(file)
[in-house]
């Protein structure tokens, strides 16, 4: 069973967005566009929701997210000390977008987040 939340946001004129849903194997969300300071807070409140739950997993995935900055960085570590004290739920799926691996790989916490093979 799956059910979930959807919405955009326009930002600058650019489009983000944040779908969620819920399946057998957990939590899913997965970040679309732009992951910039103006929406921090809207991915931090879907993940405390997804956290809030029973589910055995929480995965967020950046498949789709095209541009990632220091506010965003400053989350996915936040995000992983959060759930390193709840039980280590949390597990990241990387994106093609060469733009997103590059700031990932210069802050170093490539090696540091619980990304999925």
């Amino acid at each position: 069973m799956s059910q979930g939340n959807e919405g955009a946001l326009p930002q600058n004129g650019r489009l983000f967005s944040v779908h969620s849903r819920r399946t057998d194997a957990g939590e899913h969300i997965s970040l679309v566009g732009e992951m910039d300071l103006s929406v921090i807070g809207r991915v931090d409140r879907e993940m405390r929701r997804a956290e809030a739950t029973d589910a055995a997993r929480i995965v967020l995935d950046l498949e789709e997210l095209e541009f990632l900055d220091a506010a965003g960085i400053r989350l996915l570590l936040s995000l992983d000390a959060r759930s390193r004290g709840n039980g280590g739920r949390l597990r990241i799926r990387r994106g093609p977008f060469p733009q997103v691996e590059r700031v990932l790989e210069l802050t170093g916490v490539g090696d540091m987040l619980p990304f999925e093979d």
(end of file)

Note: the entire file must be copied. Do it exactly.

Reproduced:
[in-house]
């Protein structure tokens, strides 16, 4: 069973967005566009929701997210000390977008987040 939340946001004129849903194997969300300071807070409140739950997993995935900055960085570590004290739920799926691996790989916490093979 799956059910979930959807919405955009326009930002600058650019489009983000944040779908969620819920399946057998957990939590899913997965970040679309732009992951910039103006929406921090809207991915931090879907993940405390997804956290809030029973589910055995929480995965967020950046498949789709095209541009990632220091506010965003400053989350996915936040995000992983959060759930390193709840039980280590949390597990990241990387994106093609060469733009997103590059700031990932210069802050170093490539090696540091619980990304999925």
């Amino acid at each position: 069973m799956s059910q979930g939340n959807e919405g955009a946001l326009p930002q600058n004129g650019r489009l983000f967005s944040v779908h969620s849903r819920r399946t057998d194997a957990g939590e899913h969300i997965s970040l679309v566009g732009e992951m910039d300071l103006s929406v921090i807070g809207r991915v931090d409140r879907e993940m405390r929701r997804a956290e809030a739950t029973d589910a055995a997993r929480i995965v967020l995935d950046l498949e789709e997210l095209e541009f990632l900055d220091a506010a965003g960085i400053r989350l996915l570590l936040s995000l992983d000390a959060r759930s390193r004290g709840n039980g280590g739920r949390l597990r990241i799926r990387r994106g093609p977008f060469p733009q997103v691996e590059r700031v990932l790989e210069l802050t170093g916490v490539g090696d540091m987040l619980p990304f999925e093979d």